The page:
(1) The centering of the narrative upon the residence of Jesus at Nazareth. This not only brings Luke's Gospel in support of the center, but groups the story around a point of known interest to the first generation of believers. It is interesting to note that the residence in Egypt has independent backing of a sort. There are in existence two stories, one traced by Origen through Jews of his own day to earlier times, and the other in the Talmud, which connect Jesus with Egypt and attempt to account for His miracles by reference to Egyptian magic (see Plummer, "Matthew," Ex. Comm., 17,18).
(2) The fact that the story of the Magi is told so objectively and with such personal detachment. Both Jews and early Christians had strong views both as to astrology and magic in general (see Plummer, op. cit., 15), but the author of this Gospel tells the story without emphasis and without comment and from the viewpoint of the Magi. His interest is purely historical and matter-of-fact.
(3) The portrait of Herod the Great. So far as Herod is concerned the incident is usually discussed with exclusive reference to the savagery involved. By many it is affirmed that we have here a hostile and unfair portrait. This contention could hardly be sustained even if the question turned entirely upon the point of savagery. But there is far more than savagery in the incident. (a) In the first place there is this undeniable element of inherent probability in the story. Practically all of Herod's murders, including those of his beloved wife and his sons, were perpetrated under the sway of one emotion and in obedience to a single motive. They were in practically every instance for the purpose of consolidating or perpetuating his power. He nearly destroyed his own immediate family in the half-mad jealousy that on occasion drove him to the very limits of ferocity, simply because they were accused of plotting against him. The accusations were largely false, but the suspicion doomed those accused. The murder of the Innocents was another crime of the same sort. The old king was obsessed by the fear of a claimant to his petty throne; the Messianic hope of the Jews was a perpetual secret torment, and the murder of the children, in the attempt to reach the child whose advent threatened him, was at once so original in method and so characteristic in purpose as to give an inimitable veri-similitude to the whole narrative. There are also other traits of truth. (b) Herod's prompt discovery of the visit of the Magi and their questions is in harmony with what we know of the old ruler's watchfulness and his elaborate system of espionage. (c) Characteristic also is the subtlety with which he deals with the whole situation. How striking and vivid, with all its rugged simplicity, is the story of the king's pretended interest in the quest of the strangers, the solemn conclave of Jewish leaders with himself in the role of earnest inquirer, his urgent request for information that he may worship also, followed by his swift anger (note that ethumothe, "was wroth," verse 16, is not used elsewhere in the New Testament) at being deceived, and the blind but terrible stroke of his questing vengeance.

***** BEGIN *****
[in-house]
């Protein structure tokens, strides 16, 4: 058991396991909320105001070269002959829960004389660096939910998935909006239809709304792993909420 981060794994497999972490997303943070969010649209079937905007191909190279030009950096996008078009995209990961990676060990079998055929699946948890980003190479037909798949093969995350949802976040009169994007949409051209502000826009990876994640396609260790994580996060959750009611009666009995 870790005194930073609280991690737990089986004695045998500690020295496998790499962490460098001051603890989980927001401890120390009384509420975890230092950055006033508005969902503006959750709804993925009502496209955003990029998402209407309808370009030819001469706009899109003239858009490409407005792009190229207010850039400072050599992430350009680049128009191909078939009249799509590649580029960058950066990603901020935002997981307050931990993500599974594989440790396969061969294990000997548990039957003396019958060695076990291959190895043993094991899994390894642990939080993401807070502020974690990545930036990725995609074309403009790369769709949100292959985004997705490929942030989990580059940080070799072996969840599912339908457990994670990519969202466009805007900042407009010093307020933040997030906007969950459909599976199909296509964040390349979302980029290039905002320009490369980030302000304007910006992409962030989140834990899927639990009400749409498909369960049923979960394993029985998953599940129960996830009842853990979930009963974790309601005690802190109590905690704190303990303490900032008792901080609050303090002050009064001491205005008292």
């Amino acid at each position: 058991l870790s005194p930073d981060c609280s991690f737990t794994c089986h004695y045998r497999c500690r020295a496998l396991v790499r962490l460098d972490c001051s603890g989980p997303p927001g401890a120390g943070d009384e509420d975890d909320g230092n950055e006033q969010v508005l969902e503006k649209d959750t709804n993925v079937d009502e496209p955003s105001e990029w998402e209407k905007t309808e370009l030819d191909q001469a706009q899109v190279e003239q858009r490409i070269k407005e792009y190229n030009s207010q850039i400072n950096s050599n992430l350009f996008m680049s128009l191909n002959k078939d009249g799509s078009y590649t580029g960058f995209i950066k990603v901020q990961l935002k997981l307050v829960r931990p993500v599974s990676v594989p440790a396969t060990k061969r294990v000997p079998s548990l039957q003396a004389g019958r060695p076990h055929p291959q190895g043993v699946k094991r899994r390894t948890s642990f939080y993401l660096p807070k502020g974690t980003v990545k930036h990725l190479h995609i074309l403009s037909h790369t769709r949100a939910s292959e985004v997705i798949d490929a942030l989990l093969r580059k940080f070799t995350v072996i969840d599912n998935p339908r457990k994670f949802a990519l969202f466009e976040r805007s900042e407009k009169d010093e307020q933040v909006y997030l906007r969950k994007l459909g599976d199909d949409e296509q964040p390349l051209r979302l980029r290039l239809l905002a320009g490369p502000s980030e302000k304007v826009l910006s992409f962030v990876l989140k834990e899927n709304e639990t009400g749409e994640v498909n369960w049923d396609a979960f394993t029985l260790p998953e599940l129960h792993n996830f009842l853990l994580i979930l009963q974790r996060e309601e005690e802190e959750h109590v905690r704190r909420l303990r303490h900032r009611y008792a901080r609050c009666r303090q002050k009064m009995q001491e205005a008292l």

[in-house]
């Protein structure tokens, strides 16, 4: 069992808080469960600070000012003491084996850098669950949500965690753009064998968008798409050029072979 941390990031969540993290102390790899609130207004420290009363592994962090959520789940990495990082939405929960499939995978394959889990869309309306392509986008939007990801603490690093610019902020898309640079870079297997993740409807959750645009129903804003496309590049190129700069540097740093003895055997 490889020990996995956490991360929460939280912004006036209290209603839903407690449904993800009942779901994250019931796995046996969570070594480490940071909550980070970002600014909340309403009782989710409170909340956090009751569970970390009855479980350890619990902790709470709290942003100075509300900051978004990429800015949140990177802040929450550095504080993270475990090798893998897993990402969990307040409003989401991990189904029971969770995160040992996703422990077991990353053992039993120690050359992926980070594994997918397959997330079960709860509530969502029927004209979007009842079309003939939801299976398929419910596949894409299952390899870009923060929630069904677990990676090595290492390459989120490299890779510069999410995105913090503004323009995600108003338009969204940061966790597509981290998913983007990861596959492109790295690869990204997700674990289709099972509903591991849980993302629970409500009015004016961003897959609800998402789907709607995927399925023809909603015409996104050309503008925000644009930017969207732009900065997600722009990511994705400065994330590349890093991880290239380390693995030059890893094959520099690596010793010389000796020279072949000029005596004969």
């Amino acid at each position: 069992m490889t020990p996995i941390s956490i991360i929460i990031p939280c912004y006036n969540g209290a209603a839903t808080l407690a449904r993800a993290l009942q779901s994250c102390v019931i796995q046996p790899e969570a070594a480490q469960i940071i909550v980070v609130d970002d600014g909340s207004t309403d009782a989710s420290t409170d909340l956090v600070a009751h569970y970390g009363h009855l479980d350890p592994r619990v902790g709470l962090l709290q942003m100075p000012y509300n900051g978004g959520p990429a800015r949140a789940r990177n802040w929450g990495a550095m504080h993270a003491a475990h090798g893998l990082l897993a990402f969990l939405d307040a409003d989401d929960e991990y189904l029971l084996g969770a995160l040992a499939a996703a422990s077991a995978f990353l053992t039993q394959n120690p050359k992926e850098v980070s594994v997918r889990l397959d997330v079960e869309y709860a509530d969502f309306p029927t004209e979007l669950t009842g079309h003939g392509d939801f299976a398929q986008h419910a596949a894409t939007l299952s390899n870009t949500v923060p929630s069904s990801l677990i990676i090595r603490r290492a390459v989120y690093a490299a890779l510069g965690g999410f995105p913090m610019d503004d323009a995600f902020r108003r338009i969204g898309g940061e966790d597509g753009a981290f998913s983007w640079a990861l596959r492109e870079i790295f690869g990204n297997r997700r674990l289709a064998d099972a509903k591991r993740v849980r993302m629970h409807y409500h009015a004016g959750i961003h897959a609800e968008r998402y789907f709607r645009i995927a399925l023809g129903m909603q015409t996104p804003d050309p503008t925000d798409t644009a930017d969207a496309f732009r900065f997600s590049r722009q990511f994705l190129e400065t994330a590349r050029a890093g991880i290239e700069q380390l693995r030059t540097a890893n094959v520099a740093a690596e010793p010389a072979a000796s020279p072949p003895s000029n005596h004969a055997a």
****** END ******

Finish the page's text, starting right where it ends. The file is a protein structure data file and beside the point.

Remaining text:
All these items are so true to the man, to the atmosphere which always surrounded him, and to the historic situation, that we are forced to conclude, either that we have veracious history more or less directly received from one who was an observer of the events described, or the work of an incomparably clever romancer.
Louis Matthews Sweet